The data leak at Mitsubishi UFJ Securities Co. has expanded by a factor of five after the brokerage said around 80 companies — instead of 13 as originally announced — may have acquired personal data on more than 49,000 of its customers from a corrupt employee.
The revelation came Friday after the brokerage arm of Mitsubishi UFJ Financial Group Inc. said April 8 that the employee, who was deputy chief of the computer department, sold the data to three dealers who specialize in personal data lists, which in turn sold them to real estate agents and other firms.
A revision was made after an in-house probe found that there were actually 14 firms, as well as an additional 15 potential buyers who received samples of the data, the brokerage said. After taking into account additional information from customers, the brokerage concluded that another 50 companies may have acquired the private data.
Since April 8, the brokerage has gotten around 7,500 complaints, including from an elderly person who came close to having a nervous breakdown after receiving 10 to 20 malicious phone calls per day, it said. The company is considering giving compensation to those who have suffered.
At a press conference, President and CEO Fumiyuki Akikusa apologized for the revelation.
“We will take all possible measures to ensure that our customers will be informed and dealt with properly and to restore our customers’ trust through a more thorough third-party probe,” he said.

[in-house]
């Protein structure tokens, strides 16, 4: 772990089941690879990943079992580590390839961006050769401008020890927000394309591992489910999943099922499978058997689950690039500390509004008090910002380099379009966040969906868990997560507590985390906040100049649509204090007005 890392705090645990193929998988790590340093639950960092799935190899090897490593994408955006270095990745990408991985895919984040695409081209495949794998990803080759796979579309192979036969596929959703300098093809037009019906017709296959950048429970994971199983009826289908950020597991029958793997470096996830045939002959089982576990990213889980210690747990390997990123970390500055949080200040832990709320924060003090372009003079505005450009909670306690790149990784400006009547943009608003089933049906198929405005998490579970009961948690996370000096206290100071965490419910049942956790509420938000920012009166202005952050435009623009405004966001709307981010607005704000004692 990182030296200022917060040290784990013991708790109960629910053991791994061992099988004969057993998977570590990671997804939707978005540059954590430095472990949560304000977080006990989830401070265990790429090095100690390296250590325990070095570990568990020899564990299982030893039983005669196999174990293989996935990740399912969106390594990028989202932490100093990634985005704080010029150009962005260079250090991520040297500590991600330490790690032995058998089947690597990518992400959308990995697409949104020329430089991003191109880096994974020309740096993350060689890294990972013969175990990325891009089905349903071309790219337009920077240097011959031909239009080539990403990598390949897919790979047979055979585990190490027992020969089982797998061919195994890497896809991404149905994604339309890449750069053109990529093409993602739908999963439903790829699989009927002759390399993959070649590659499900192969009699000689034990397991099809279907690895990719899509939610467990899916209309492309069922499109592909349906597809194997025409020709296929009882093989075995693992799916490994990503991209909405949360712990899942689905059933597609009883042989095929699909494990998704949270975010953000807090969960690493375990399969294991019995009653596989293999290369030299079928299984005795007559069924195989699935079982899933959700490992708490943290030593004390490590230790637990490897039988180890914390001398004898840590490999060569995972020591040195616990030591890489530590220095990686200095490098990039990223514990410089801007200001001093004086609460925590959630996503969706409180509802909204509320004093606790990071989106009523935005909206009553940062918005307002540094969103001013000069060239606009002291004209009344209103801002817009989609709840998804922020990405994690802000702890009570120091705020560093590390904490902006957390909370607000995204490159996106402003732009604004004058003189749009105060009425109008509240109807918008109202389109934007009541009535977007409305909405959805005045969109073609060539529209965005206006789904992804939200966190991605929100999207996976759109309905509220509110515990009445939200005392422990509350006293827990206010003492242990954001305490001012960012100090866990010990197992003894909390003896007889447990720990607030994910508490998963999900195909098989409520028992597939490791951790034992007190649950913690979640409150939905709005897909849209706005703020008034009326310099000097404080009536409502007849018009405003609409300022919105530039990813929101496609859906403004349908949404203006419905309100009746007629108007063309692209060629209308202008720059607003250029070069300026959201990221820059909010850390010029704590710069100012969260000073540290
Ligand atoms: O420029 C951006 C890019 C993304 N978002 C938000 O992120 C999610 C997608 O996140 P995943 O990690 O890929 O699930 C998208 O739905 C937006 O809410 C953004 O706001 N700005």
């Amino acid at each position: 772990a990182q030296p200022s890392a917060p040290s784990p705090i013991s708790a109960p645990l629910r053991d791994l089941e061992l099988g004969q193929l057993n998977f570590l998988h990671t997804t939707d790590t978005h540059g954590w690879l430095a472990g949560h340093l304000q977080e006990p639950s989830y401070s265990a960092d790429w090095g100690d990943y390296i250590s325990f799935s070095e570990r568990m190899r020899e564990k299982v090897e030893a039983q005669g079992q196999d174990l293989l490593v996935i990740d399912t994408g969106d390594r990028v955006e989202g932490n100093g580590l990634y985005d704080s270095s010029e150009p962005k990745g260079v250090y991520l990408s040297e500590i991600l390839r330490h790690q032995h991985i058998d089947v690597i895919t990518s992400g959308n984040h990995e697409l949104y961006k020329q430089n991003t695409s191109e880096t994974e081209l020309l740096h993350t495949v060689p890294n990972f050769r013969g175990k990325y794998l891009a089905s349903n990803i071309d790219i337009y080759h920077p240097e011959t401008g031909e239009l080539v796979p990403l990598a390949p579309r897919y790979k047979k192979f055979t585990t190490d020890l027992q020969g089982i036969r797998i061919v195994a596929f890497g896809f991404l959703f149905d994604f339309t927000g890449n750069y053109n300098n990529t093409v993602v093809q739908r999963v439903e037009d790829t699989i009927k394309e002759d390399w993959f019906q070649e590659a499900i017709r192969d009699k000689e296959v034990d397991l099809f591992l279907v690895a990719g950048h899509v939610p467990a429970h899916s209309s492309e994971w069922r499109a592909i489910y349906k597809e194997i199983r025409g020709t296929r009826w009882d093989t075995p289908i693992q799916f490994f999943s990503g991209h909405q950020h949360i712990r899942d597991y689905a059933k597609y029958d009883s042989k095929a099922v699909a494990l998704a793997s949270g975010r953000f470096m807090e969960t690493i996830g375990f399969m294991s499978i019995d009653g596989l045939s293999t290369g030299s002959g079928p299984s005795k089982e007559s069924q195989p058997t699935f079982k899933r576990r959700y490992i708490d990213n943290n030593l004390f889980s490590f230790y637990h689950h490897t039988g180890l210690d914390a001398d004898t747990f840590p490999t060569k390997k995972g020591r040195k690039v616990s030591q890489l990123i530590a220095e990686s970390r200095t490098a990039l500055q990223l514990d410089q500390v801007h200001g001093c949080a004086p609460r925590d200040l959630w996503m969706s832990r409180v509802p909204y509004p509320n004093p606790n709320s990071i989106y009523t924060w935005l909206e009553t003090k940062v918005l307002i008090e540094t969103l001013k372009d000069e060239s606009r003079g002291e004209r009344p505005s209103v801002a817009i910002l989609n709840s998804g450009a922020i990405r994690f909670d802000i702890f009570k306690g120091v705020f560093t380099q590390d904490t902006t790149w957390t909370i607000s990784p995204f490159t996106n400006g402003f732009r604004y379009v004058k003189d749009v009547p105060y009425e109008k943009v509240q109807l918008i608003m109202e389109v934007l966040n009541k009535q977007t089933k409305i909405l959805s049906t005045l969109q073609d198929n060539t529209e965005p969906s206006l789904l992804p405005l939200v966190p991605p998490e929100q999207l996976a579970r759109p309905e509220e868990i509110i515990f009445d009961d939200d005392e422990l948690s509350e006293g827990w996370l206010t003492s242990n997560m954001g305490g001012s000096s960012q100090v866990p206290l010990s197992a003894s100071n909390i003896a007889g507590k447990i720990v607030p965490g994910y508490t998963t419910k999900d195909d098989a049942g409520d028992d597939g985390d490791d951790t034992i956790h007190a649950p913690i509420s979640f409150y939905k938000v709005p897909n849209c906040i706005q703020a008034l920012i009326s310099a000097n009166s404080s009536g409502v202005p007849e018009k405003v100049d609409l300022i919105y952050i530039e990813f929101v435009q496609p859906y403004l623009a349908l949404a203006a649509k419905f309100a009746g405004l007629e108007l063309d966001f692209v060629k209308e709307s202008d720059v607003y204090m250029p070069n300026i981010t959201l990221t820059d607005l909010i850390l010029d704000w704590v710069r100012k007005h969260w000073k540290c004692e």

Akikusa said the brokerage has sent a warning letter, signed by its lawyer, to the three dealers and the 80 companies urging them to destroy the data and not to use it for telemarketing or other purposes.
As of Friday, however, no one had officially responded to the warning, said the brokerage. This has stirred concern that the brokerage will not be able to stop further client data leaks from happening.
Akikusa said that some of its corporate clients have suspended their accounts with the brokerage and that its earnings “will suffer a major blow.”
Mitsubishi UFJ Securities declined to comment about the possibility of filing charges against the employee because the case is still under investigation.
According to the brokerage, the employee took the personal data of 1,486,651 customers home without authorization by using the ID of a colleague. He then sold information on 49,159 of them to the three dealers for ¥328,000 to repay his consumer loans.
The brokerage terminated the employee effective April 8, the day it announced the leak.
The data on the customers involved names, addresses, land line and mobile phone numbers, birthdays, professions, annual incomes and employers’ names, it said.
The only customers affected were those who opened new accounts or wrap accounts between October 3, 2008, and January 23 this year, it said.
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